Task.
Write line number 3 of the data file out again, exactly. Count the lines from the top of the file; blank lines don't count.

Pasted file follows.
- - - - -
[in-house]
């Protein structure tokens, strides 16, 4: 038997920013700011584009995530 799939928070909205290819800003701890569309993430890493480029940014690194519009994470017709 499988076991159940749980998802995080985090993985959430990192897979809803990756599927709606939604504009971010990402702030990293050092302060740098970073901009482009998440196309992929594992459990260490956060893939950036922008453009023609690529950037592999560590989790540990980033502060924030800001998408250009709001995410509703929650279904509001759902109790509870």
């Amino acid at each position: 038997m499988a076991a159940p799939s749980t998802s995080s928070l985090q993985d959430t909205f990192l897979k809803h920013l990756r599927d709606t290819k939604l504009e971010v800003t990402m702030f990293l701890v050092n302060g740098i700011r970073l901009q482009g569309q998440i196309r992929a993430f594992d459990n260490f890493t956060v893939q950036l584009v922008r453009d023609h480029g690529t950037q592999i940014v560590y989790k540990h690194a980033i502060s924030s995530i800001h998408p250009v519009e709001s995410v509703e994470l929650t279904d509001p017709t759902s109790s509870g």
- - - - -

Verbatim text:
């Amino acid at each position: 038997m499988a076991a159940p799939s749980t998802s995080s928070l985090q993985d959430t909205f990192l897979k809803h920013l990756r599927d709606t290819k939604l504009e971010v800003t990402m702030f990293l701890v050092n302060g740098i700011r970073l901009q482009g569309q998440i196309r992929a993430f594992d459990n260490f890493t956060v893939q950036l584009v922008r453009d023609h480029g690529t950037q592999i940014v560590y989790k540990h690194a980033i502060s924030s995530i800001h998408p250009v519009e709001s995410v509703e994470l929650t279904d509001p017709t759902s109790s509870g």